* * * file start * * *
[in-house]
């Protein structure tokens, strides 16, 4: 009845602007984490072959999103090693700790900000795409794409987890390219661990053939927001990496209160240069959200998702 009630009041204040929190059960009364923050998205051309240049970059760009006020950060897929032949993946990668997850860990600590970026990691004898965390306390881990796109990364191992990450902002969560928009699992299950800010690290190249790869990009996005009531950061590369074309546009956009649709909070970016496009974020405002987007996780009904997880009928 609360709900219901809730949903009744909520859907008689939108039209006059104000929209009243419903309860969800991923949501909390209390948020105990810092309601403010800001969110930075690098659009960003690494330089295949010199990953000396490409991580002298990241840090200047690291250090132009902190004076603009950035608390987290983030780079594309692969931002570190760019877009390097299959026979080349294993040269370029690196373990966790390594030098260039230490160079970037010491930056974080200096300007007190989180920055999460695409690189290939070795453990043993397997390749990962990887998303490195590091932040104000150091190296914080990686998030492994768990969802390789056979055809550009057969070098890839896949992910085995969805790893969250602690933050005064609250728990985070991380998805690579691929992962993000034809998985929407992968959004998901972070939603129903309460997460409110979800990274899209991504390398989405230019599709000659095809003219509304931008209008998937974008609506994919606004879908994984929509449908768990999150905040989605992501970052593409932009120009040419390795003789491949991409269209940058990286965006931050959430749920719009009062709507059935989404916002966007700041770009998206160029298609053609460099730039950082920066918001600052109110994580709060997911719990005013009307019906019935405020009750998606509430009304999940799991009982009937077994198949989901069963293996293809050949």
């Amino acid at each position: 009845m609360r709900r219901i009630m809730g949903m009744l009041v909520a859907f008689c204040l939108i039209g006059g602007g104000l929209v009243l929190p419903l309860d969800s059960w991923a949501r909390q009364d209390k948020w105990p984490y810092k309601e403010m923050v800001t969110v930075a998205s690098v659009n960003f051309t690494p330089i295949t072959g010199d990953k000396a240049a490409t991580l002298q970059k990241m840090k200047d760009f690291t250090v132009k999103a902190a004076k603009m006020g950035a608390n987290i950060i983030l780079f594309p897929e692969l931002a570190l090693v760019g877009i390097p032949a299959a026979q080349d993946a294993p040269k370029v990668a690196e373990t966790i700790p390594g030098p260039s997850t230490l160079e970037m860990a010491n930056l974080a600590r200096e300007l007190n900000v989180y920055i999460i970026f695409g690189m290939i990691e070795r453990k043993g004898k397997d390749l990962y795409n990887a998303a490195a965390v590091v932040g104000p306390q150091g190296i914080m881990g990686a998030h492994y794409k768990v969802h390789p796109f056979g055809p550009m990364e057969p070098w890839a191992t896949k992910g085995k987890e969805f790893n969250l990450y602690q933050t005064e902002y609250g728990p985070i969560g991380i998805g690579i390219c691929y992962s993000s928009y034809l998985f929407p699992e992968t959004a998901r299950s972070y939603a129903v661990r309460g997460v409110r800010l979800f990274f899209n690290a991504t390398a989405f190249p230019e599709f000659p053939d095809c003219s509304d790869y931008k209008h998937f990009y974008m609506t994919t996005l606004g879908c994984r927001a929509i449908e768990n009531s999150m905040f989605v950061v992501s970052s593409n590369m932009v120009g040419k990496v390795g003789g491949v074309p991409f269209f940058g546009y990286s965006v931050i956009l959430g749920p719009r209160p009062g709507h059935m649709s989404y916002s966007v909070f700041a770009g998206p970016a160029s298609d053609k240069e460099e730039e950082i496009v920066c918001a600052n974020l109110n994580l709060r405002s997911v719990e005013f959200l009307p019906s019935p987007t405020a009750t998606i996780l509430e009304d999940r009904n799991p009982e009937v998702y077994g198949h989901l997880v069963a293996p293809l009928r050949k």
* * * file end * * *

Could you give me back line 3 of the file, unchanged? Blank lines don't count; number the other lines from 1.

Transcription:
């Amino acid at each position: 009845m609360r709900r219901i009630m809730g949903m009744l009041v909520a859907f008689c204040l939108i039209g006059g602007g104000l929209v009243l929190p419903l309860d969800s059960w991923a949501r909390q009364d209390k948020w105990p984490y810092k309601e403010m923050v800001t969110v930075a998205s690098v659009n960003f051309t690494p330089i295949t072959g010199d990953k000396a240049a490409t991580l002298q970059k990241m840090k200047d760009f690291t250090v132009k999103a902190a004076k603009m006020g950035a608390n987290i950060i983030l780079f594309p897929e692969l931002a570190l090693v760019g877009i390097p032949a299959a026979q080349d993946a294993p040269k370029v990668a690196e373990t966790i700790p390594g030098p260039s997850t230490l160079e970037m860990a010491n930056l974080a600590r200096e300007l007190n900000v989180y920055i999460i970026f695409g690189m290939i990691e070795r453990k043993g004898k397997d390749l990962y795409n990887a998303a490195a965390v590091v932040g104000p306390q150091g190296i914080m881990g990686a998030h492994y794409k768990v969802h390789p796109f056979g055809p550009m990364e057969p070098w890839a191992t896949k992910g085995k987890e969805f790893n969250l990450y602690q933050t005064e902002y609250g728990p985070i969560g991380i998805g690579i390219c691929y992962s993000s928009y034809l998985f929407p699992e992968t959004a998901r299950s972070y939603a129903v661990r309460g997460v409110r800010l979800f990274f899209n690290a991504t390398a989405f190249p230019e599709f000659p053939d095809c003219s509304d790869y931008k209008h998937f990009y974008m609506t994919t996005l606004g879908c994984r927001a929509i449908e768990n009531s999150m905040f989605v950061v992501s970052s593409n590369m932009v120009g040419k990496v390795g003789g491949v074309p991409f269209f940058g546009y990286s965006v931050i956009l959430g749920p719009r209160p009062g709507h059935m649709s989404y916002s966007v909070f700041a770009g998206p970016a160029s298609d053609k240069e460099e730039e950082i496009v920066c918001a600052n974020l109110n994580l709060r405002s997911v719990e005013f959200l009307p019906s019935p987007t405020a009750t998606i996780l509430e009304d999940r009904n799991p009982e009937v998702y077994g198949h989901l997880v069963a293996p293809l009928r050949k």